REVIEW: Communicating Doors

19
April
2018

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communicating doors

 



REVIEW: Communicating Doors, Cheriton Players at the Village Hall

(Images: Craig Robertson)

communicating doors

Fans of the original ‘Star Trek’ series will be familiar with an episode called ‘Tomorrow is Yesterday’. This is when the Enterprise goes back to the 1960s because of a black hole and an F-104 pilot is scrambled to check out what has just appeared in the sky. He has to be beamed aboard and immediately becomes a problem because of what he sees. The ‘future’ is not allowed to be disrupted as his yet-to-be-born son eventually becomes a big part of the US Space Programme.  The pilot is then returned to a moment in time just before he saw Kirk and crew and life carries on as if nothing had happened.

Knowing what we know, how I’m sure that many of us would like to alter things if we could travel back in time… May 1939 perhaps… September the 10th… stopping JFK getting into that limo…

What then if you could go through a ‘portal’ backwards and forwards in time – and change the future, especially if you found out that you were going to be murdered?

communicating doors

Such then is the premise for this play which moves backwards and forwards between 1997, 2017 and 2037 – sometimes slowly, sometimes at a frenetic pace in the second half – for a display of attempted murder, greed, intrigue, revenge – and laughter with the wives, business men and call girl.

communicating doors

The ‘Communicating Door’ which transports the cast members has to be used quite a lot in the first half and perhaps it slows down the pace a bit too much – but on the other hand you are gradually introduced to all three year time periods and what the cast and surroundings look like – and how certain people change – so perhaps that’s a good thing.

On that note, congratulations to the backstage crew for another superb stage setting, which has six areas of focal interest in an already incredibly small space.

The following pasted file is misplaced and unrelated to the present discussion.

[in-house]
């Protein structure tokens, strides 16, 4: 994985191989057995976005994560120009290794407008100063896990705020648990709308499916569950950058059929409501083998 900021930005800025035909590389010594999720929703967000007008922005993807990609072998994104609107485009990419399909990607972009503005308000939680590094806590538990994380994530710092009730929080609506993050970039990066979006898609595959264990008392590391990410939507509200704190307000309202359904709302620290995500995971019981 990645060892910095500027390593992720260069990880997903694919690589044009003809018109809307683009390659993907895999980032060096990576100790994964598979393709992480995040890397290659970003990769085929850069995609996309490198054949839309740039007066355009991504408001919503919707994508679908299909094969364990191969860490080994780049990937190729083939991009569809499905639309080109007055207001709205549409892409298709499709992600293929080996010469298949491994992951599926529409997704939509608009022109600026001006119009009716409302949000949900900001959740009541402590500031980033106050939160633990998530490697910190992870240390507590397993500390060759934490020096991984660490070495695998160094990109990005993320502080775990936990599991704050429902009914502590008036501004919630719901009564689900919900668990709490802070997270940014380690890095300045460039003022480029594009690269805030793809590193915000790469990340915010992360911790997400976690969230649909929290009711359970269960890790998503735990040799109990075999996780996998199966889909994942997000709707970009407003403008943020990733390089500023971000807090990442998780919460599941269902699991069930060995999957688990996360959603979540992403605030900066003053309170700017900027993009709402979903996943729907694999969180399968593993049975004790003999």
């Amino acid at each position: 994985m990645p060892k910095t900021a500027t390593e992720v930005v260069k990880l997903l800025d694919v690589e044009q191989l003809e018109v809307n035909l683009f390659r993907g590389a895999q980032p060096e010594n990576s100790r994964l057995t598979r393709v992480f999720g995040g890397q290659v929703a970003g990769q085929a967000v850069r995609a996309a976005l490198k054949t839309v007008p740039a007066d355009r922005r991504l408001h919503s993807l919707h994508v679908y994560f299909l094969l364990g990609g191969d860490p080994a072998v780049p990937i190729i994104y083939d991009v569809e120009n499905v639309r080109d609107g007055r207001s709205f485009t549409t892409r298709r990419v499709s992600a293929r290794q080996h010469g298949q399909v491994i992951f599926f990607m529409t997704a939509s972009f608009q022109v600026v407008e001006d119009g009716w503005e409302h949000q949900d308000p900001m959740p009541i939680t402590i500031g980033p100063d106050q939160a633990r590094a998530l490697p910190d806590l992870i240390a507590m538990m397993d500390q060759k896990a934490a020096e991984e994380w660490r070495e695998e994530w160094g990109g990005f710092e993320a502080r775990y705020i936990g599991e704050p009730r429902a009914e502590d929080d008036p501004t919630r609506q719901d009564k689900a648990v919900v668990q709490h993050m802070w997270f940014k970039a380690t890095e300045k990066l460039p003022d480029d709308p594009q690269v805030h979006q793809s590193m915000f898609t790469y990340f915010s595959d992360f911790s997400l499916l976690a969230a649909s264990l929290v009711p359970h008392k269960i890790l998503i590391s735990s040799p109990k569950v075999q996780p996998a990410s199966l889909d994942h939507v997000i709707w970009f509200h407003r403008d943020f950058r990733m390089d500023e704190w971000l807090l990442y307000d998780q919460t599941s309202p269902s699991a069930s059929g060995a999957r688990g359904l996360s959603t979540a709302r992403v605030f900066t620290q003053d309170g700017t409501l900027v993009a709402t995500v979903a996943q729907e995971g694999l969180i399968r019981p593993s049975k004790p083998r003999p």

It’s director Craig Robb’s first go at directing. I’ve said before just how much passion goes into his acting, and it’s the same here with his directing.

On stage there are many familiar faces – and some relatively new ones as well.

Fiona Mackay is back after her triumphant appearance in The Game’s Afoot as Poopay. Her angst at what’s happening around her – and hand-wringing – is a joy to watch. All the while dressed in dominatrix gear! Good job it was a warm night…

communicating doors
(Around 17 degrees outside!)

I watched how David Cradduck’s ‘Older Reece’ goes from being very, very, very ill – with some very clever and convincing make-up – back to the man we all recognise.

communicating doors

Tim Conway is suitably evil is the villainous Julian. Playing dead is a speciality!

communicating doors

Helena Gomm is back on stage too as ‘wife number 2 Ruella’ – and has some fantastic lines and put-downs. the balcony scene is a joy, totally convincing and very clever.

communicating doors

Special mention should go to Isobel Wolf (Young Jessica) – who’s doing A-levels at St Swithun’s in Winchester and who apparently is doing exam revision backstage. Sam Griffiths (Harold) has returned from living in East Asia for 10 years and does a fine job of wrestling with women and his moustache (!)

communicating doors

In a play that’s dialogue-heavy, I can completely understand the odd wayward line and none of the Players should beat themselves up about it; they ‘worked it out’ to get back on track. One of the biggest laughs came from a brilliant ad-lib to Harold’s wayward moustache; again, no-one in the audience minded!

Yet another triumph.

Such is the popularity now of the shows put on by the Cheriton Players, the remaining shows are returns only. You can send an enquiry message by clicking here